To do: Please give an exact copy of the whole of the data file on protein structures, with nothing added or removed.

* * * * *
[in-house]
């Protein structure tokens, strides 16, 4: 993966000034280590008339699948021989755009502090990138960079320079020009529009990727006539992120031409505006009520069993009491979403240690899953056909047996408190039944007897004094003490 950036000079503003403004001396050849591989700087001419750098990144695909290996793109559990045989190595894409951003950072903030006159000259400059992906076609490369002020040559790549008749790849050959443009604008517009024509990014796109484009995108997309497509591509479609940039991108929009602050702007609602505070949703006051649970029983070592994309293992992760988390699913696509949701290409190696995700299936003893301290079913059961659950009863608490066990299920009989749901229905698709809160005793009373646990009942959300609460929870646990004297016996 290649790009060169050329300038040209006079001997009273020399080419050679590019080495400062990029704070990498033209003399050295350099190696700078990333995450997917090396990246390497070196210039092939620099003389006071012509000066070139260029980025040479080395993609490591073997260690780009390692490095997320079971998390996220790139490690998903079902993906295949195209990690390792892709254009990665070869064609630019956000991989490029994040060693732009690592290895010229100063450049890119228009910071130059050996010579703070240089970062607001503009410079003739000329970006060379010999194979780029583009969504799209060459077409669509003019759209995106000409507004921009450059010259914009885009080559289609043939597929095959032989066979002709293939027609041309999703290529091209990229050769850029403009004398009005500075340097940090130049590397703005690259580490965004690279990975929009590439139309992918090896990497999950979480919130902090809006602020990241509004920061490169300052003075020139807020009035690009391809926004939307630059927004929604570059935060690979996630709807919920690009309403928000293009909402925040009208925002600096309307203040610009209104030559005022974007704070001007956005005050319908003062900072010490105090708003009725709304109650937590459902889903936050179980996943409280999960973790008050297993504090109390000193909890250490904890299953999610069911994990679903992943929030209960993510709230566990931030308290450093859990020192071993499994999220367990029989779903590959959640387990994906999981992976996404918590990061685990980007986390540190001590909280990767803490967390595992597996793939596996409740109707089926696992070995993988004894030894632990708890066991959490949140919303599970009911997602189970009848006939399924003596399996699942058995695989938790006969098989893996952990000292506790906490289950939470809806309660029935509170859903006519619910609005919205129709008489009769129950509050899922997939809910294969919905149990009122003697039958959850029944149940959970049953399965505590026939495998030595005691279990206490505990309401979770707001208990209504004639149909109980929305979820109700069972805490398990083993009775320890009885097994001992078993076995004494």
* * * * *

[in-house]
């Protein structure tokens, strides 16, 4: 993966000034280590008339699948021989755009502090990138960079320079020009529009990727006539992120031409505006009520069993009491979403240690899953056909047996408190039944007897004094003490 950036000079503003403004001396050849591989700087001419750098990144695909290996793109559990045989190595894409951003950072903030006159000259400059992906076609490369002020040559790549008749790849050959443009604008517009024509990014796109484009995108997309497509591509479609940039991108929009602050702007609602505070949703006051649970029983070592994309293992992760988390699913696509949701290409190696995700299936003893301290079913059961659950009863608490066990299920009989749901229905698709809160005793009373646990009942959300609460929870646990004297016996 290649790009060169050329300038040209006079001997009273020399080419050679590019080495400062990029704070990498033209003399050295350099190696700078990333995450997917090396990246390497070196210039092939620099003389006071012509000066070139260029980025040479080395993609490591073997260690780009390692490095997320079971998390996220790139490690998903079902993906295949195209990690390792892709254009990665070869064609630019956000991989490029994040060693732009690592290895010229100063450049890119228009910071130059050996010579703070240089970062607001503009410079003739000329970006060379010999194979780029583009969504799209060459077409669509003019759209995106000409507004921009450059010259914009885009080559289609043939597929095959032989066979002709293939027609041309999703290529091209990229050769850029403009004398009005500075340097940090130049590397703005690259580490965004690279990975929009590439139309992918090896990497999950979480919130902090809006602020990241509004920061490169300052003075020139807020009035690009391809926004939307630059927004929604570059935060690979996630709807919920690009309403928000293009909402925040009208925002600096309307203040610009209104030559005022974007704070001007956005005050319908003062900072010490105090708003009725709304109650937590459902889903936050179980996943409280999960973790008050297993504090109390000193909890250490904890299953999610069911994990679903992943929030209960993510709230566990931030308290450093859990020192071993499994999220367990029989779903590959959640387990994906999981992976996404918590990061685990980007986390540190001590909280990767803490967390595992597996793939596996409740109707089926696992070995993988004894030894632990708890066991959490949140919303599970009911997602189970009848006939399924003596399996699942058995695989938790006969098989893996952990000292506790906490289950939470809806309660029935509170859903006519619910609005919205129709008489009769129950509050899922997939809910294969919905149990009122003697039958959850029944149940959970049953399965505590026939495998030595005691279990206490505990309401979770707001208990209504004639149909109980929305979820109700069972805490398990083993009775320890009885097994001992078993076995004494």